1. The Commission did not clearly define the term diversity nor distinguish among different types of diversity
2. The statute provides no guidance of authority other than to say that the Commission is to act in accordance with the public interest.
3. The rules are so complicated that it is unclear whether they are more or less restrictive than the rules they modified.
The FCC did not take into consideration changes in the media.
1. The 40% limitation on the amount of prime-time entertainment that a network can supply from its in-house production is a new restriction on the networks, having no counterpart in the original 1970 rules. The networks argue that the new rules do not increase their access to the programming market and in fact decrease it.
2.With so much of the country now having cable television and many more getting access to it, not only is programming for small audiences with specialized tastes is feasible, but there is also greater competition for the networks.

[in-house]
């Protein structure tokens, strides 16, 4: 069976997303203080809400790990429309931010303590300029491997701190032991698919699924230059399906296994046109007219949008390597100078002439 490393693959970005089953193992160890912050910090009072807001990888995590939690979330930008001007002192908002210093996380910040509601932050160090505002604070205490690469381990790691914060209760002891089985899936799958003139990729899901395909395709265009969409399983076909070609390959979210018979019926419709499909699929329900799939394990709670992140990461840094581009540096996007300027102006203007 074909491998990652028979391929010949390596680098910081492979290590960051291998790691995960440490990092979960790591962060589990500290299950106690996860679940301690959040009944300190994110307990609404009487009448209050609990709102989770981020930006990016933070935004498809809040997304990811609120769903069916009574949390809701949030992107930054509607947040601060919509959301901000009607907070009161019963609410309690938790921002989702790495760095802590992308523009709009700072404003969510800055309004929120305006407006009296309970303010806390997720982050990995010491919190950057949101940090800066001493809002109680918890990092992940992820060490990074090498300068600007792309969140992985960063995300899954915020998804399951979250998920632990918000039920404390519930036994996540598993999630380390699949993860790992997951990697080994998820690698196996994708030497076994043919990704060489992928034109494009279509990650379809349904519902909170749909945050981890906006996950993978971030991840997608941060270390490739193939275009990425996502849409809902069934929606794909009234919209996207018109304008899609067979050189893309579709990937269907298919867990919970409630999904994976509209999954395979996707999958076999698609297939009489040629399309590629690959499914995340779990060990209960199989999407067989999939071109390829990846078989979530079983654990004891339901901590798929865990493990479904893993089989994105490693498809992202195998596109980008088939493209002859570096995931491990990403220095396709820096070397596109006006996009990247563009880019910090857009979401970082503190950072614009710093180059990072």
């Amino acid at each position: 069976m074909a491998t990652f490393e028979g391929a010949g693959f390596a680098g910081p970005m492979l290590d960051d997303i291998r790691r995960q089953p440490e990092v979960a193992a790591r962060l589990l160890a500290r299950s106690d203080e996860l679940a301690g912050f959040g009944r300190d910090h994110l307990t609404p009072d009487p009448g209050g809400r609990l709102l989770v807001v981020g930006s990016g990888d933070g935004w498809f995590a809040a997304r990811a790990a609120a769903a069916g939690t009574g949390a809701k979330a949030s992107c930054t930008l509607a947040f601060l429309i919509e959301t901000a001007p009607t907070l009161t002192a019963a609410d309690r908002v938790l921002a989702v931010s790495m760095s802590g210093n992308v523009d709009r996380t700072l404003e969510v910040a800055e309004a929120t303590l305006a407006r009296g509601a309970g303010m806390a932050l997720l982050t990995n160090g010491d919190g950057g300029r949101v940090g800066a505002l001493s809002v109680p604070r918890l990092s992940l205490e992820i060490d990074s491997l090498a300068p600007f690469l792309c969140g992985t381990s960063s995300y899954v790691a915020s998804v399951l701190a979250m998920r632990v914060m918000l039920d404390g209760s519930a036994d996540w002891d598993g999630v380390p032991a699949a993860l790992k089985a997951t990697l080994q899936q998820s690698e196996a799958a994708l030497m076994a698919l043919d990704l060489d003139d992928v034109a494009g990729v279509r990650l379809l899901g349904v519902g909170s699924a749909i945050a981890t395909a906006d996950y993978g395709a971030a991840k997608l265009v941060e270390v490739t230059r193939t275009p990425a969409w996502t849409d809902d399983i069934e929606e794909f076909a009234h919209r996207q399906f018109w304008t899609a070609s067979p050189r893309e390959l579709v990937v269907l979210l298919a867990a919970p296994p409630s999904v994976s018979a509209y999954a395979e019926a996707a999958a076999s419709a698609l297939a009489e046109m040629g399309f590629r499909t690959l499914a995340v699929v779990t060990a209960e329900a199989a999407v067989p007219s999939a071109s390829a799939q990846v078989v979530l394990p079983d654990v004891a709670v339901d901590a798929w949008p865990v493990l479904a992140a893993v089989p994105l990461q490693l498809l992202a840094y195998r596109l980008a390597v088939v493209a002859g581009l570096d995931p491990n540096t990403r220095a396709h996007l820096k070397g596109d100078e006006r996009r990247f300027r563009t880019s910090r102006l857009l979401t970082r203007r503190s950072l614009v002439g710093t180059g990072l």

3. Whereas in the 1970s networks held 90% of prime time audiences, today it is only at 62%
4.A television station is only allowed to buy syndication rights to a program from an outside producer as long as the producer does so pursuant to separate negotiations begun at least 30 days after the network and the producer have agreed on the fee for licensing the network to exhibit the program. Even at that point the network cannot do the syndication, it must hire an independent syndicator to arrange distribution to independent stations. This discourages the entry of new producers and in so doing reduces diversity both of program sources and of program outlets.
5. The unrestricted sale of syndication rights to networks would strengthen the production industry and thereby increase programming diversity by enabling a sharing between fledgling producers and the networks of the risks of new production. A rule telling someone he may not do business with some firm believed to have market power is unlikely to make the person better off.
- Federal Register. (1995, August 29). Vol.60. No 167. Rules and Regulation 4473-4479. Prime Time Access Rule.
- Kang, Jerry (2005). Communications Law and Policy - Cases and Materials. Foundation Press. 569-589
- Schurz Communications, Incorporated v. Federal Communications Commission and the United States of America, 982 F.2d 1043. (7th Cir. 1992).